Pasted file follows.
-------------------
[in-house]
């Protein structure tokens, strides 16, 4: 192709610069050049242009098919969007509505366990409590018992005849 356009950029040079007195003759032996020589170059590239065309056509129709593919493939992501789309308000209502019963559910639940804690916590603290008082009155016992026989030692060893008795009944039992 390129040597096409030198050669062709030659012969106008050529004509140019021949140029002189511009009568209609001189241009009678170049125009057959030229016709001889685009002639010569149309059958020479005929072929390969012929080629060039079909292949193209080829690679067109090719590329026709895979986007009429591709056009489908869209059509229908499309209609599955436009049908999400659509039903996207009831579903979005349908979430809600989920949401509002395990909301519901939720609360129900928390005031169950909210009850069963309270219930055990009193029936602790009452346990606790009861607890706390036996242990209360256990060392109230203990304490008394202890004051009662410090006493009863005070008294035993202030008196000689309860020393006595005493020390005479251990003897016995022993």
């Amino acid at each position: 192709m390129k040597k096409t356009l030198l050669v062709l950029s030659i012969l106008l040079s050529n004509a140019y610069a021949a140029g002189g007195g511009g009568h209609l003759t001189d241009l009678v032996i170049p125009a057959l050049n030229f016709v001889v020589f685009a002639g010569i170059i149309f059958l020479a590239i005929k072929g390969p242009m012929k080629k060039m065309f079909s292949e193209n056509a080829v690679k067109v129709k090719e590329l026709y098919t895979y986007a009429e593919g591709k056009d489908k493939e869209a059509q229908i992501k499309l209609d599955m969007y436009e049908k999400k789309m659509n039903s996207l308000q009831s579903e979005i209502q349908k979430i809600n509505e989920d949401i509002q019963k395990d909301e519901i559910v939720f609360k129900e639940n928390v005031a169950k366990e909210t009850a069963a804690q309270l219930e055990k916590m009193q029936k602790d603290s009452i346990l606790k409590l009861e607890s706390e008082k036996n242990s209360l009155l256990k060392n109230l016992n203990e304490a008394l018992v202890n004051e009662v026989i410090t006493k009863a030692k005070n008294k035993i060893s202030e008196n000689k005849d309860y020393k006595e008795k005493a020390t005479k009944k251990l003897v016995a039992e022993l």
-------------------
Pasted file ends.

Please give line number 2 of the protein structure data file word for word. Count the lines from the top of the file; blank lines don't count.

């Protein structure tokens, strides 16, 4: 192709610069050049242009098919969007509505366990409590018992005849 356009950029040079007195003759032996020589170059590239065309056509129709593919493939992501789309308000209502019963559910639940804690916590603290008082009155016992026989030692060893008795009944039992 390129040597096409030198050669062709030659012969106008050529004509140019021949140029002189511009009568209609001189241009009678170049125009057959030229016709001889685009002639010569149309059958020479005929072929390969012929080629060039079909292949193209080829690679067109090719590329026709895979986007009429591709056009489908869209059509229908499309209609599955436009049908999400659509039903996207009831579903979005349908979430809600989920949401509002395990909301519901939720609360129900928390005031169950909210009850069963309270219930055990009193029936602790009452346990606790009861607890706390036996242990209360256990060392109230203990304490008394202890004051009662410090006493009863005070008294035993202030008196000689309860020393006595005493020390005479251990003897016995022993």